Americans haven’t lost faith in the Trump economic boom.
The University of Michigan said Friday that its index of consumer sentiment registered at 98.8 in early May, unchanged from April. Economists had predicted it would drop down to 98.0, a very high level but lower than the 14-year high of 101.4 it hit in March.
Friday’s number is a preliminary figure for May. The final index reading will be released May 25.
The higher than expected consumer sentiment figure suggests that instead of continuing to decline, consumer sentiment has stabilized.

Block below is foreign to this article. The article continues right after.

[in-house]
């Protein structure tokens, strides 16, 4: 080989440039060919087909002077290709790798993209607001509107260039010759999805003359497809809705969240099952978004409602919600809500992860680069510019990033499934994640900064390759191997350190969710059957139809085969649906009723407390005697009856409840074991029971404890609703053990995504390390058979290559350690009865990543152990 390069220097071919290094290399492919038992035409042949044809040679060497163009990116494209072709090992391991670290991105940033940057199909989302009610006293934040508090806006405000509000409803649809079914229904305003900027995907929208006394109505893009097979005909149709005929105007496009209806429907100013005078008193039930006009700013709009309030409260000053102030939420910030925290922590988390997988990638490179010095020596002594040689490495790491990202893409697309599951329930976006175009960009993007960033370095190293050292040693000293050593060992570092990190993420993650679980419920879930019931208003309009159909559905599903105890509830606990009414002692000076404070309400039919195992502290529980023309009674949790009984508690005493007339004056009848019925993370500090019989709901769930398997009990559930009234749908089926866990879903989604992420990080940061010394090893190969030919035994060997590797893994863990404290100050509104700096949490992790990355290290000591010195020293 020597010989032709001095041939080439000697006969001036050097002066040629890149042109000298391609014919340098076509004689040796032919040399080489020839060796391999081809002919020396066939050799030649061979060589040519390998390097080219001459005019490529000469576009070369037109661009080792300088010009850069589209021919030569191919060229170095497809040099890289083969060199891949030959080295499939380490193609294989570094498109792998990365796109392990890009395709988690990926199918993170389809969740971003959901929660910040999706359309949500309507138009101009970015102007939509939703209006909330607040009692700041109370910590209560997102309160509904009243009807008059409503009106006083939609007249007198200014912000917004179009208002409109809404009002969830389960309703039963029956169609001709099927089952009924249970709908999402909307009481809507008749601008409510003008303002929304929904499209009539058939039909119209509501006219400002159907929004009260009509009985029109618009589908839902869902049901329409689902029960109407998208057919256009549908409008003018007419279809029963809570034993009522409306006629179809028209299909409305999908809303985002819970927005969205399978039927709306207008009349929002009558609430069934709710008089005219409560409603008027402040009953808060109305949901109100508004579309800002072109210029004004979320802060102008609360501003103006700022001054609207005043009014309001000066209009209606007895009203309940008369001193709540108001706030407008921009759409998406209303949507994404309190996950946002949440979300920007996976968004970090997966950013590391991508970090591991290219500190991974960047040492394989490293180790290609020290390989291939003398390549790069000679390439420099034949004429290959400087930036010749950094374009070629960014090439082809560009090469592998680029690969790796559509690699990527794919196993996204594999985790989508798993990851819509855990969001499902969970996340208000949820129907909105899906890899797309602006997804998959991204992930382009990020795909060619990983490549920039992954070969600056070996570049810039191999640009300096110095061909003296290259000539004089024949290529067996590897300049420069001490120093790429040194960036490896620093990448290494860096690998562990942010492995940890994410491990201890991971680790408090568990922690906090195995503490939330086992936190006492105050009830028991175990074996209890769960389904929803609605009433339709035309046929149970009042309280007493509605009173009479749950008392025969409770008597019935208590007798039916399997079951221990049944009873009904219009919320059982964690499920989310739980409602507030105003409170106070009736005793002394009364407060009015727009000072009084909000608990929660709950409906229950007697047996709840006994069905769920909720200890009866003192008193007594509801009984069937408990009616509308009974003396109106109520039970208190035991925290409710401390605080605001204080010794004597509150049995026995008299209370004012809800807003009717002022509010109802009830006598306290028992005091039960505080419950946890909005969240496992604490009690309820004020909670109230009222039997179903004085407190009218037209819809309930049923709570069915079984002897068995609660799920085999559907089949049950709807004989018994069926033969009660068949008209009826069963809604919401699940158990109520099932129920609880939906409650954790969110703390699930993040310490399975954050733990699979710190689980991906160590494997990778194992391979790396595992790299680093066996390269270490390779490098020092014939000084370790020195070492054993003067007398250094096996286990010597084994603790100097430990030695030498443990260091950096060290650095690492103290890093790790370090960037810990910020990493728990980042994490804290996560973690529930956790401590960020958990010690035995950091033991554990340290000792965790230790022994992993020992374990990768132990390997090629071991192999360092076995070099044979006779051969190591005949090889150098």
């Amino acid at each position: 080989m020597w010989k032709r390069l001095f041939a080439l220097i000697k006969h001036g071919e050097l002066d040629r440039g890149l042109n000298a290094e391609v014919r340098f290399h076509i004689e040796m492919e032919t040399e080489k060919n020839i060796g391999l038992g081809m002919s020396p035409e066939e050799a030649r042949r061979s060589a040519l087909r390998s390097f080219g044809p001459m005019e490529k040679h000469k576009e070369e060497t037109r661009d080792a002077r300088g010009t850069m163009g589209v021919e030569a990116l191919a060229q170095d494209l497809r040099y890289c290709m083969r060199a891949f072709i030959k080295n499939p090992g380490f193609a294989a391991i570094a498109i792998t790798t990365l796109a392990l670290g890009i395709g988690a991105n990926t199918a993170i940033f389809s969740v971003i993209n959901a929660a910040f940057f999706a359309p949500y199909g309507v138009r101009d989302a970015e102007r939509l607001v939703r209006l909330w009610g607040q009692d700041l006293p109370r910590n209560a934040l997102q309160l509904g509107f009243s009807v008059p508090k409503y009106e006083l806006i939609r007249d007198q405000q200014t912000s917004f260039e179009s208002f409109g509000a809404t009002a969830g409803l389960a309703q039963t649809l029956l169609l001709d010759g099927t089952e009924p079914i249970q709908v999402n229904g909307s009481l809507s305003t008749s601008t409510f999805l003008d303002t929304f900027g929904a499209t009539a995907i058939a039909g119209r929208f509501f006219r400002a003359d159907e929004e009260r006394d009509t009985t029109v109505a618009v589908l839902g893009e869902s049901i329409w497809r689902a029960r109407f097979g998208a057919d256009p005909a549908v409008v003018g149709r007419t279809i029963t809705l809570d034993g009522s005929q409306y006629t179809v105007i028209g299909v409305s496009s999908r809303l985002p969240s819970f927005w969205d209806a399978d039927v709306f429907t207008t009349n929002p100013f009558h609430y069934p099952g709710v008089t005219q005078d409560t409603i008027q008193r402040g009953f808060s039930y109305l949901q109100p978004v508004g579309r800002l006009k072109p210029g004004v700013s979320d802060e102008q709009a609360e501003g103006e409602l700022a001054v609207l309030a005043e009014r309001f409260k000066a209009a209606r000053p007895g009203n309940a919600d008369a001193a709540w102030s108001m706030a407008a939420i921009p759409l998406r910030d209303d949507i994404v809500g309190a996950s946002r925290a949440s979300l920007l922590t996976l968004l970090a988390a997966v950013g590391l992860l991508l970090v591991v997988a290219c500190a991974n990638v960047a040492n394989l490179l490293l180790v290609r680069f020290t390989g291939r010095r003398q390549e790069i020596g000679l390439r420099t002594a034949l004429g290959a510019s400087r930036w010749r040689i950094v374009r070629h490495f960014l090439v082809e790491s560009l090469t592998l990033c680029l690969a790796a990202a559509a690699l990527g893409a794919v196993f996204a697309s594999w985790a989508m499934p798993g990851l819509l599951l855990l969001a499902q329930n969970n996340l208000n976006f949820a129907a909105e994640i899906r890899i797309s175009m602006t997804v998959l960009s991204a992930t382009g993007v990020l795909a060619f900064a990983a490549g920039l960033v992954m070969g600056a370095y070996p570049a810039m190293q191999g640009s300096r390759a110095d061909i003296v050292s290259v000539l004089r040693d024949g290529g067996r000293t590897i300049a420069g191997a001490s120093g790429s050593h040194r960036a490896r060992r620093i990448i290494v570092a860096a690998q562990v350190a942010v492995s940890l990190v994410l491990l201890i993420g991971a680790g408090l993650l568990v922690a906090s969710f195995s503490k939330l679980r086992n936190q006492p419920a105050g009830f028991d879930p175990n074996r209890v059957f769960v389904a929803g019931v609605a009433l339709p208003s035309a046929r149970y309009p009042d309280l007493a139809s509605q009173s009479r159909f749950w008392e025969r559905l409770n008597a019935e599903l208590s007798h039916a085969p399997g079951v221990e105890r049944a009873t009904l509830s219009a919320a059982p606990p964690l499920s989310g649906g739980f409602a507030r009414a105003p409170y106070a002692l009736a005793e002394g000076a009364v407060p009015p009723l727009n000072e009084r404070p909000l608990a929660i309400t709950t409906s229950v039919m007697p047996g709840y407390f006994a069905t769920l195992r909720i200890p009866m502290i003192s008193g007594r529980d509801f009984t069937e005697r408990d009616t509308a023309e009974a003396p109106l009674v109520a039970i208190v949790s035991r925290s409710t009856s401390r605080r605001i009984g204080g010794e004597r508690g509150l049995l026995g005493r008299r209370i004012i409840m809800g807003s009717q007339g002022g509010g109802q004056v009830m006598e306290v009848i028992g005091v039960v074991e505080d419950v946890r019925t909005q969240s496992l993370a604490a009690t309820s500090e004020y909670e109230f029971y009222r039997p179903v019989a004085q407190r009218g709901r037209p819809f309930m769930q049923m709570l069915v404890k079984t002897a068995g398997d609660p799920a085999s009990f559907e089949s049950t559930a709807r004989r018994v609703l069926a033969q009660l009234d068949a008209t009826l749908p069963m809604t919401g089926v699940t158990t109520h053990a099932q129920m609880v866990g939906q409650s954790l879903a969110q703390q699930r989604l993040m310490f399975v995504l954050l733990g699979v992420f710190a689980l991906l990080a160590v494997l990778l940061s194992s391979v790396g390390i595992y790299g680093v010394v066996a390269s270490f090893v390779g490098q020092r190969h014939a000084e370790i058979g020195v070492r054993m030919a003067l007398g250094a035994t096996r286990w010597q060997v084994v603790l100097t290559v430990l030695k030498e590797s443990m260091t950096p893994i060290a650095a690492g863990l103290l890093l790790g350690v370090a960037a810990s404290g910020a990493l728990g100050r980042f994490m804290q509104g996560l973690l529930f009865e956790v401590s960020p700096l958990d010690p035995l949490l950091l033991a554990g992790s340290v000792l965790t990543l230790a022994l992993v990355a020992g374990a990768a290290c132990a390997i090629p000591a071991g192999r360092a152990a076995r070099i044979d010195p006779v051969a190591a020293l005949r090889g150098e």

The University of Michigan’s Expectations Index gained 1.1 points while the Current Conditions Index fell 1.6 points, neither of which are considered statistically significant changes.
Optimism among American households, businesses, and investors has been running at multi-year highs since the election of Donald Trump in 2016. On Friday, CNN released a poll showing that optimism about the direction of the country under President Trump has hit an 11-year high of 57 percent
Republicans show much more optimism in surveys of consumer sentiment than Democrats. For Republicans, the sentiment index clocks in at a jaw-dropping 122.2. For Democrats, it is 81.5. Independents split the difference at 97.1.